The costs

First of all it is important to note that our costs are designed to budget for worst-case scenarios if they do occur. We believe in hoping for the best, but also preparing for the worst.

The cost range for surrogacy is determined by two key factors, the surrogate’s compensation and whether or not she has health insurance that is surrogacy-friendly. 

Since each case is unique, we’ve seen the cost range anywhere from $110,000 to $175,000. This cost includes: the agency fee, surrogate compensation, screening fees, legal fees, loss wages, etc. 

Our estimated cost sheet is very thorough. We don’t want our intended parents to have any surprises, so we list the most common expenses in our cost sheet. We also require the intended parents to sign off on the surrogate’s benefit package. It is important to have transparency and a baseline understanding of the surrogate’s expectations prior to being matched with her. 

For egg donation, the cost is determined by two key factors as well, the egg donor’s compensation and her travel expenses. 

An egg donor’s compensation can range from $7,000 to $25,000. It is important to note that most egg donors set their own compensation. 

The average donor cycle will cost anywhere from $20,000 to $40,000 and this includes the agency fee, egg donor compensation, psychological screening, genetic familiar report, legal fees, travel expenses, etc.

My Tips 

In my opinion, a good agency shows their worth through how they deal with adversities & challenges. 

All agencies are great when everything is going smoothly. You want to work with an agency that knows what they’re doing and stands behind the work they’re providing. Don’t be afraid to ask a lot of questions and do your due diligence. Confirm your agency has professional liability insurance, look at their reviews online and reach out to your physicians/doctors and ask them about their experiences in working with them.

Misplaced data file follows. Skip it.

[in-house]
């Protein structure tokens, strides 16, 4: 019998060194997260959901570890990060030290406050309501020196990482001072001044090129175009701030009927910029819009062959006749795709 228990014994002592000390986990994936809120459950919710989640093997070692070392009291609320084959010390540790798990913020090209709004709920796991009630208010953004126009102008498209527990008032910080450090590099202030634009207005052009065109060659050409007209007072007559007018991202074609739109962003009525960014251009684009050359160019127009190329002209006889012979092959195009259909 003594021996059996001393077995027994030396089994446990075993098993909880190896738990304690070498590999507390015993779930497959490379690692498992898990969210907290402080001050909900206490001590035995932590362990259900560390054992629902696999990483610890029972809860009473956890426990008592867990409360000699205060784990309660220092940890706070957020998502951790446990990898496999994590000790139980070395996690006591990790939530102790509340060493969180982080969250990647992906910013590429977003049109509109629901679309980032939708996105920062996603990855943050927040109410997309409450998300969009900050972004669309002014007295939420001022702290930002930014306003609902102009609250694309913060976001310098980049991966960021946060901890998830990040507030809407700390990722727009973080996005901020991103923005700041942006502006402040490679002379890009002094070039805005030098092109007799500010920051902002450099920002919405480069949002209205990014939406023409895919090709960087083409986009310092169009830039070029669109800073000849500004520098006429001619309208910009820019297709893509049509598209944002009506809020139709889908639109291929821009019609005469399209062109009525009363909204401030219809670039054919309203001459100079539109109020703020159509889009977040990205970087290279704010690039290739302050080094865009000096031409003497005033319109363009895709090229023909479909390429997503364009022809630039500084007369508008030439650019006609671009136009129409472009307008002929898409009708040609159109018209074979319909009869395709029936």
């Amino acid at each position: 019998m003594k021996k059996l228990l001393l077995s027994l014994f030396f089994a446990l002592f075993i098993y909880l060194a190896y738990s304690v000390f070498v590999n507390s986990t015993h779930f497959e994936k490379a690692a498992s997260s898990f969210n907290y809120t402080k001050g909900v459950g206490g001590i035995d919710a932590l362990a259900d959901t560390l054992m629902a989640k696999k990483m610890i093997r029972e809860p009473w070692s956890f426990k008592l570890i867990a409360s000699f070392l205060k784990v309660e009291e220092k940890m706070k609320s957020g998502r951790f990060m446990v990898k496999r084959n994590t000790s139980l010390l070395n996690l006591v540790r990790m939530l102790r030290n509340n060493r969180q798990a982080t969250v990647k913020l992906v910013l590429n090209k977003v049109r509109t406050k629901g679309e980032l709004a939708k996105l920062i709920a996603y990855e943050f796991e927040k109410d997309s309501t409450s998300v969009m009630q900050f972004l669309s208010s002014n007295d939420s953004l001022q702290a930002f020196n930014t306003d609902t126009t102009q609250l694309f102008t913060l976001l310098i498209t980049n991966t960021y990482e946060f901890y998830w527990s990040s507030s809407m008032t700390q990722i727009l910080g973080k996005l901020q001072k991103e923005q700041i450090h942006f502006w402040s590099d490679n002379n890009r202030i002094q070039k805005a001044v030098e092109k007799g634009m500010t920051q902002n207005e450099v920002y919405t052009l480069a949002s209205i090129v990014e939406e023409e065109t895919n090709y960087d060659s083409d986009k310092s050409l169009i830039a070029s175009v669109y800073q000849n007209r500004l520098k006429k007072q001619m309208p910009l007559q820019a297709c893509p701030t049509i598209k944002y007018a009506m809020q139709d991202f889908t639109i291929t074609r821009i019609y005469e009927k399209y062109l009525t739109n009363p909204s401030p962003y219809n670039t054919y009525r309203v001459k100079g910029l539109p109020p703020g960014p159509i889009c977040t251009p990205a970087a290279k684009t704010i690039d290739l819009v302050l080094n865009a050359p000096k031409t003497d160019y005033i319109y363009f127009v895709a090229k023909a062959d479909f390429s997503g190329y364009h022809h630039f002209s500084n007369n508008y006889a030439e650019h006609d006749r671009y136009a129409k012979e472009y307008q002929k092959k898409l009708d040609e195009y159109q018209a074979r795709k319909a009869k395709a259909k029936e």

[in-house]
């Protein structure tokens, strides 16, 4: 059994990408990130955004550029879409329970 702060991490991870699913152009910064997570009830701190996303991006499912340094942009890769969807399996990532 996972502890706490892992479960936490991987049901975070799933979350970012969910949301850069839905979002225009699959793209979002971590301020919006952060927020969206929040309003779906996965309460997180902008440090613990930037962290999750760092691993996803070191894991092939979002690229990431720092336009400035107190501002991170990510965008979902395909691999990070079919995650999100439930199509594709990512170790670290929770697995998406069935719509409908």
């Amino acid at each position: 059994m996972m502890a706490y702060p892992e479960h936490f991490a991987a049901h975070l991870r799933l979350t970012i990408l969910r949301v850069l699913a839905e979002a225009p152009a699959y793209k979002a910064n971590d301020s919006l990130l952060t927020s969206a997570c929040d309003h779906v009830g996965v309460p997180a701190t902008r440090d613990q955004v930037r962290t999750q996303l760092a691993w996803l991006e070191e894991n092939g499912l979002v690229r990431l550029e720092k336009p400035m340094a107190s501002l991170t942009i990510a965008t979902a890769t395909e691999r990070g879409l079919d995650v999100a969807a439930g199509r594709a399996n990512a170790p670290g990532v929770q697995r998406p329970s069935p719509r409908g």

I believe that we all cross paths for a reason. If you have any questions or would like some recommendations please don’t hesitate to reach out.

To intended parents considering an independent journey, I highly recommend finding a great team. If you can find a fertility coach that knows what they’re doing, preferably one with agency experience, that would be ideal.  

Also setting yourself with a solid team of seasoned professionals, e.g. doctor, clinic, attorney, mental health professional. Make sure you’re working with vetted professionals.

Finally, it’s important to understand that the road to parenthood is difficult and I think you need to have an open mind. 

It’s important to know that every journey is different. So, it’s best to not set out expectations of how it should or shouldn’t be. I believe life is not fair; IVF is not a specific science; surrogacy is not a perfect process. You have to be emotionally prepared for anything. Once you come to terms with that, the process becomes so much easier because you’re coming from a place of openness. 

I have personally worked with 4 gestational carriers. One surrogate miscarried at 9 weeks because she decided to switch medication without letting anyone know. Our second surrogate decided to terminate the pregnancy at 20 weeks because of a molar mass adjacent to a perfectly healthy little girl (the embryos were tested and were supposed to be “normal”). The last two surrogacy journeys blessed me with 2 beautiful children.